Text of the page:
Fair Deal?


It is the ever-fresh suggestion for a government wanting to sound as if it is being tough on the unemployed, whilst ignoring the realities of existing schemes: make the unemployed work for their benefits. Well, if we ignore the oxymorons of making the unemployed work (surely they would then be employed?) and of compulsory voluntary work (surely that which is compulsory cannot be voluntary) and the generally-offensive waffle about laziness and the workshy (sometimes leavened with references to giving the unemployed focus or structure, as if jobhunting doesn’t concentrate the mind on an aim and is something pursued haphazardly), we get down to a single simple proposition: should people on benefits give something back in return for receiving aid?

I have no problem with that. I think it is fair to suggest no-one should get something for nothing (although, let us not enquire too deeply about all the tax paid when they were working). I have absolutely no problem, as one of the long-term unemployed, with the government asking me to ‘give something back’. What I do have a problem with is the way such schemes are posited to work.

Firstly, I have a huge problem with any talk of such schemes that equates ‘giving back’ with being some sort of penalty or punishment as if those out of work are there voluntarily or through some sort of their own, or would rush out and get a job if only things were made hard for them. I daresay it is true that there are plenty of fraudsters claiming benefits whilst working, but on that basis, we should have the entirety of the Houses of Parliament out in the streets litter-picking for the sins of those who made false expenses claims. The unemployed should not be harassed and humiliated for their misfortune.

Secondly, I have a major problem with being treated as slave labour (especially for councils and private companies that should be paying employees). I fully understand the concept that such a scheme shouldn’t pay as well as work, in order to maintain an incentive to get off of benefits, but the ‘pay’ per hour should not be ridiculously low. With the current minimum wage at £6.19, a per hour equivalency of say £5 or even £4.50 would be fair, whilst maintaining the incentive to get a ‘real’ job, yet the proposed thirty hours a week (excluding the additional ten hours jobsearch) would work out at around £2.50 per hour for me. Which flags another problem – not everyone receives the same benefits, yet everyone would do the same hours, meaning someone getting a lot more benefits than me would be ‘earning’ a higher hourly wage. To be fair, either I should do less hours than them or my benefits should be increased to recompense me for the work I would be doing; otherwise, I am being penalised for costing the country less!

Related to that last point, any such scheme should also take into account factors preventing someone from getting a job. It seems unfair that someone with the odds stacked against them because of disability, location or age should be treated in the same way as someone young in perfect health who is ideally positioned to get work yet is unemployed. All the more so if such schemes are to be presented as a ‘punishment’ for idleness, those of us who have more to overcome to get a job should not be punished for the hand that life has dealt us.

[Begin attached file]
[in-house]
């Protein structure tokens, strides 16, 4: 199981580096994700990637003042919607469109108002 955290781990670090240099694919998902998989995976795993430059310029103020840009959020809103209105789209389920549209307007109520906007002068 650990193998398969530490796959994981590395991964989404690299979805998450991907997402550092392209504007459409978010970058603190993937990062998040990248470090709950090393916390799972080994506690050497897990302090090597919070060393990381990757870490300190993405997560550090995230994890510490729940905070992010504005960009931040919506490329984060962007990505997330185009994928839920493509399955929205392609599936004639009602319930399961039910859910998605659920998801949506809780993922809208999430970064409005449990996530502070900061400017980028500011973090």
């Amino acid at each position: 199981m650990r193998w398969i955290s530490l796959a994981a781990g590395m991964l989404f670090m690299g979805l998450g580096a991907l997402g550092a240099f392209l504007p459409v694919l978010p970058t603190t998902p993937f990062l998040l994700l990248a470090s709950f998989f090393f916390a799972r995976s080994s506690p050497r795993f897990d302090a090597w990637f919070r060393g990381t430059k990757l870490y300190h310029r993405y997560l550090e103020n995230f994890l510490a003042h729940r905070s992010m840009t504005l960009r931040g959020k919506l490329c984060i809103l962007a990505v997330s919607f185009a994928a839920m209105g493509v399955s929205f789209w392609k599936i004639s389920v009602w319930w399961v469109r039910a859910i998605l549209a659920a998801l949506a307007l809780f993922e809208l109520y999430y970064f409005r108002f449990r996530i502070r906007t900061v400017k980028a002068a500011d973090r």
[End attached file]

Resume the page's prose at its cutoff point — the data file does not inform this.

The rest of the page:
Thirdly, I have a problem with any scheme that exists purely to give the unemployed something to do. Such schemes should be properly tailored to ensure that they make proper use of the jobseekers’ skills and provide some degree of ‘work experience’ that can be parlayed into getting a real job, rather than being meaningless exercises in filling time. It is all very well to talk about making sure the unemployed are literate and numerate, but what about those with an education, especially older people facing age discrimination? What help will be in place to ensure that they are not left on the scrapheap? Even if there are not the jobs immediately for people to move into, such schemes must work to place people ready to take on real work as it becomes available; otherwise they are a complete waste of time.

Lastly, I have a problem with the presentation of such schemes as a panacea to unemployment when the underlying problems are not being tackled. The government must ensure that jobs are being created in the places where there is unemployment. And, they should also prevent discrimination against the long-term unemployed. Fail to secure a job early on in your search and the odds against you gaining employment drop rapidly as you are pushed to the back of the queue by those looking to change jobs and the newly unemployed, who are seen as being more willing to work. The long-term unemployed need to be helped to the front of the queue to end this ridiculous vicious circle of being repeatedly overlooked whilst languishing ever longer in the desert of unemployability.

As I stated at the start of this piece, I have no problem with being asked to ‘give something back’, but I will not sit back and allow myself to be taken advantage of or kept down by the very schemes purporting to help me. Assistance for jobseekers in the UK is abysmal and needs to be vastly improved. But, it won’t be improved until it is acknowledged that most people who are unemployed want to work and that treating like criminals is no answer to their situation.


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